Common Wrist and Hand Injuries from Basketball
Wrist and hand injuries are some of the most common types of injuries in basketball. There’s no doubt that the wrists and the hands are necessary tools in the game of basketball, from dribbling to passing to catching to shooting. And without strong, healthy wrists and hands, you’re hard-pressed to shoot some hoops with any success. Thus, it’s important to learn about the different types of wrist and hand injuries and how to avoid them or recover from them. That way, you can keep yourself in shape, heal quickly and stay busy on the court.
A sprain refers to an injury to a ligament. Ligaments are what connect bone to bone, and there are multiple different ligaments in the wrists. When a person sprains his or her wrist, he or she might injure just one of these ligaments or multiple ligaments.
The seriousness of a sprain can range from mild to severe. Mild sprains are caused by the stretching of the ligament, also known as a first degree sprain. A second degree sprain will include a partial tear of one or more of the ligaments in the wrist. In the worst case scenario, or a third degree sprain, one or more of the wrist ligaments will have torn completely. In these cases, the wrist may need surgery in order to heal completely and correctly.
Wrist sprains typically occur as a result of a fall onto outstretched hands, which can bend a wrist beyond its capacity. Most of the time, sprained wrists are mild injuries that require brief rest, icing and/or compression. However, basketball can sometimes lead to more severe wrist sprains. These might occur when a player falls forcefully to the ground after taking a shot.
If pain and swelling doesn’t go away within 24 hours, or if it’s accompanied by immobility or instability, you should see a medical professional. Their diagnosis is important to properly heal and to prevent further wrist and hand injuries.
Where a sprain is an injury to a ligament, a fracture is an injury to a bone. A fracture may be a complete break or a partial break of a bone in the wrist, also caused by a fall. The scaphoid bone is located beneath the thumb and above the forearm. It is one of the most commonly fractured wrist bones for athletes.
Injury to the scaphoid bone is sometimes hard to distinguish from a wrist sprain. Just like a second degree sprain, a person will experience some slight swelling and pain on the inner side of the wrist. Because of the similarities, it’s important to visit a doctor if you suspect injury so you can be properly diagnosed. Sometimes a wrist fracture is minor enough that it won’t need surgery, but it will need rest to heal. Treatment and recovery time will depend on the severity of the fracture.
Hand or Finger Fractures
Our hands and fingers are made up of lots of little bones arranged strategically for optimum function. In basketball and other sports, it’s possible for some of the tiniest bones to fracture. Despite their size, these small bones can cause big issues by throwing off the mechanics of the hand or wrist.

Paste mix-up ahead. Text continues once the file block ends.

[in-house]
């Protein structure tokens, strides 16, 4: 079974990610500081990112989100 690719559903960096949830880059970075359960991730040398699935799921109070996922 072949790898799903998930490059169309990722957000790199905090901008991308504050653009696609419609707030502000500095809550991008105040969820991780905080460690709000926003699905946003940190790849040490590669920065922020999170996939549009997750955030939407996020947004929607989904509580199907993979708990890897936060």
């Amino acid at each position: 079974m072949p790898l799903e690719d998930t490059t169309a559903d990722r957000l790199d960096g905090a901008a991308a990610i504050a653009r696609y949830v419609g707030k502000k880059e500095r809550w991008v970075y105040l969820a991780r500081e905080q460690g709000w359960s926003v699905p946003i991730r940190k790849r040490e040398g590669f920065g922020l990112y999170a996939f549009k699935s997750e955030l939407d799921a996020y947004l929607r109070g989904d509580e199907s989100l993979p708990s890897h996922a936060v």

Fractures to the hands or fingers could occur as the result of a finger jam when a player goes to catch the ball. They could also occur if a player collides with another player. Symptoms of fractured fingers include swelling, pain and sometimes numbness. These fractures don’t always require surgery for healing. Sometimes the fingers can be realigned without it, using a splint. Depending on the seriousness of the injury, fractured fingers and hands can take between four to eight weeks to heal.
Mild Jammed Finger
Anyone who’s spent time on the court, whether in gym class or on an official team, has probably jammed his or her finger. This is one of the most common basketball injuries, and the least serious of wrist and hand injuries.
As mentioned above, a severe jammed finger might mean a fracture and could require surgery. However, lots of players every day experience a mild jammed finger. In these cases there might be a small amount of swelling, but the finger will still have its full range of motion. The finger may be sore for a few days, but can be treated with ice and a splint. However, a mild jammed finger does not require a player to take time off from the sport.
Preventing Wrist and Hand Injuries from Basketball
Obviously, it’s impossible to completely ensure your own immunity towards wrist and hand injuries from any given sport. No matter how careful you are and how much you work on your technique, there are too many unpredictable variables. It’s easy to jam your finger or collide with another player who’s not watching where he or she is going.
With that in mind, the most effective way to protect yourself from wrist and hand injuries is to prepare that area for the worst case scenario. Our muscles, ligaments and bones all work together to support and protect one another. Give your body the tools it needs to keep these elements strong and durable. For bones, this is largely nutritional. Make sure you’re feeding your body well so that your bones are healthy.
In order to protect your bones and your joints, you need strong muscles. Look into exercises that will work the muscles in the hands, wrists, arms and shoulders. You want to build strength and stability all the way from your shoulders to your fingertips. This will help protect your hands and wrists. You should also work on your range of motion buy using a resistance stretching program.
There’s no way to completely protect yourself from the inevitable fall from time to time. However, if you prepare yourself to handle it when the time comes, you can spend less time hurting and more time on the court.
The Rolflex PRO can be used on the wrists and hands and fingers as a self massage tool to relieve pain associated with the injuries listed above. Interested in learning about other basketball related injuries? Click this link to learn about Ankle Sprains from Basketball and how to prevent this injury from occurring.